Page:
Fears of Olympic travel chaos after London Jubilee problems
Trouble on the Tube and trains as security firms and the BBC also feel the heat
LONDON'S transport network is under renewed scrutiny after problems on the Tubes and trains marred the Queen's jubilee celebrations for many and raised fresh concerns about its ability to cope during the Olympics.
The whole event was seen as a dress rehearsal for London 2012 - and Transport for London (TfL) wasn't the only organisation which fluffed its lines, according to the critics.
There was major disruption on three Tube lines on Sunday evening as thousands of people headed home from events in London, while earlier in the weekend there were reports of people missing the celebrations altogether because of transport problems.
"Last night's disruption raised fresh fears over whether the Tube will be able to cope with the Olympics," the London Evening Standard reported.
"With just 50 days to go to the start of the Olympics we need far clearer assurances from the Mayor and Transport for London that the Games will not be disrupted by this type of repeated Tube chaos," Caroline Pidgeon, leader of the Lib Dems in London, told the paper.
The Metro reported that people had been left in tears because of problems with rail services. "Some revellers are thought to have missed the celebrations because of trains that were delayed or full," it said. "Many more were stuck afterwards because of a lack of trains – with rail operator First Capital Connect blaming the problem on passengers 'standing in the wrong place'."
The paper added that police had been forced to close several Tube stations because of overcrowding during the weekend.
London business blog, London Loves Business, commented: "This bank holiday weekend, TfL did little to assuage our doubts about its weak spots."
It also claimed that "TfL's stock plan for dealing with all the extra people during London 2012 is that it hopes people will simply walk, rather than use public transport".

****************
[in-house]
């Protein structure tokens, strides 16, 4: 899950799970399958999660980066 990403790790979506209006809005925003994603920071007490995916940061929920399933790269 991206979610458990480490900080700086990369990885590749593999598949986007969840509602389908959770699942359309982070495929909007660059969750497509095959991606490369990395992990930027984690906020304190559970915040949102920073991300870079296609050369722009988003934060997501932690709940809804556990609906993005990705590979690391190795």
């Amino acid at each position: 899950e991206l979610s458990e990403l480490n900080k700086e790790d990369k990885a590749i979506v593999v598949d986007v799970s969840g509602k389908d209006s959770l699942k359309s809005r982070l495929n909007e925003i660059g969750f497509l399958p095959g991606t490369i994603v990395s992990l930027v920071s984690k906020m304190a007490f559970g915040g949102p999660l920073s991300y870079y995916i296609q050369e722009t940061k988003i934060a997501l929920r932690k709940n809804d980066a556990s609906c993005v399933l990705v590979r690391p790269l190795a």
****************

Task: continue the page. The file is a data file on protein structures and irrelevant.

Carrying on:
However, Mayor Boris Johnson declared himself pleased with the performance of TfL on a weekend when traveller numbers on public transport were 50 per cent up on a usual Saturday.
But transport companies weren't the only ones to come in for criticism. The BBC was panned for what the Daily Mail called its "humiliatingly botched" TV coverage of the Diamond Jubilee and the "clueless wittering" of its presenters, who were accused of "dumbing down" the celebrations. The corporation was also attacked for reporting the "sneering of the few dozen anti-monarchist protesters" over the weekend.
Some critics voiced concerns that the BBC's Olympic coverage would be below par as well.
There were also problems for companies hoping to provide stewards for the Olympics. One company was accused of taking advantage of cheap labour and forcing workers, who looked after the jubilee crowds, to sleep in the open.
One organisation that was happy was the Met. There were just 19 arrests over the four days of celebrations and the police thanked visitors for their "remarkable" patience.
Mayor Johnson hinted that he was aware of the challenges ahead and said: "The jubilee was an important test but we're not under any illusions that we've got an even bigger test to come." ·